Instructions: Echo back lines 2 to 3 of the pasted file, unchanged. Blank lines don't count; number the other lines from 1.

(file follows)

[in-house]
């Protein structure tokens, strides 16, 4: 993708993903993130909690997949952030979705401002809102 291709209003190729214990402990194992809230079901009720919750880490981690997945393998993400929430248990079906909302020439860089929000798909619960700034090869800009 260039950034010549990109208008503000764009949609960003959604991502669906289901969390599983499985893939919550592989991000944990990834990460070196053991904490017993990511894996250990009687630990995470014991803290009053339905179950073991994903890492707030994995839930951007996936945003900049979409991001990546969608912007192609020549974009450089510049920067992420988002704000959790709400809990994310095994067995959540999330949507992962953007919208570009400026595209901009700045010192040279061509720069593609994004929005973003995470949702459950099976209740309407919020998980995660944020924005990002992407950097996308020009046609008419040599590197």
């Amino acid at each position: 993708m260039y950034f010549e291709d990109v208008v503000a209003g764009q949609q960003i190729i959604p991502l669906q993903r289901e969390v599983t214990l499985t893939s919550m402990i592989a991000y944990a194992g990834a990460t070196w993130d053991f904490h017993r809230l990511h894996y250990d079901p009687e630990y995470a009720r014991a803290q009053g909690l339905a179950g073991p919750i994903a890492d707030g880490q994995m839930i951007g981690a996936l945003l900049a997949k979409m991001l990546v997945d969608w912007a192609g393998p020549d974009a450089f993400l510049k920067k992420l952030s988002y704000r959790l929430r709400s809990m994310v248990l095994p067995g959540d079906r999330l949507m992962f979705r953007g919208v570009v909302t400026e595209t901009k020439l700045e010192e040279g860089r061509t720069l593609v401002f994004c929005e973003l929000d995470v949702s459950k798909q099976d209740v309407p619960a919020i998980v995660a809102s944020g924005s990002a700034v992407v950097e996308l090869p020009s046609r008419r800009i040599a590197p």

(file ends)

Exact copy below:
């Protein structure tokens, strides 16, 4: 993708993903993130909690997949952030979705401002809102 291709209003190729214990402990194992809230079901009720919750880490981690997945393998993400929430248990079906909302020439860089929000798909619960700034090869800009 260039950034010549990109208008503000764009949609960003959604991502669906289901969390599983499985893939919550592989991000944990990834990460070196053991904490017993990511894996250990009687630990995470014991803290009053339905179950073991994903890492707030994995839930951007996936945003900049979409991001990546969608912007192609020549974009450089510049920067992420988002704000959790709400809990994310095994067995959540999330949507992962953007919208570009400026595209901009700045010192040279061509720069593609994004929005973003995470949702459950099976209740309407919020998980995660944020924005990002992407950097996308020009046609008419040599590197």
């Amino acid at each position: 993708m260039y950034f010549e291709d990109v208008v503000a209003g764009q949609q960003i190729i959604p991502l669906q993903r289901e969390v599983t214990l499985t893939s919550m402990i592989a991000y944990a194992g990834a990460t070196w993130d053991f904490h017993r809230l990511h894996y250990d079901p009687e630990y995470a009720r014991a803290q009053g909690l339905a179950g073991p919750i994903a890492d707030g880490q994995m839930i951007g981690a996936l945003l900049a997949k979409m991001l990546v997945d969608w912007a192609g393998p020549d974009a450089f993400l510049k920067k992420l952030s988002y704000r959790l929430r709400s809990m994310v248990l095994p067995g959540d079906r999330l949507m992962f979705r953007g919208v570009v909302t400026e595209t901009k020439l700045e010192e040279g860089r061509t720069l593609v401002f994004c929005e973003l929000d995470v949702s459950k798909q099976d209740v309407p619960a919020i998980v995660a809102s944020g924005s990002a700034v992407v950097e996308l090869p020009s046609r008419r800009i040599a590197p």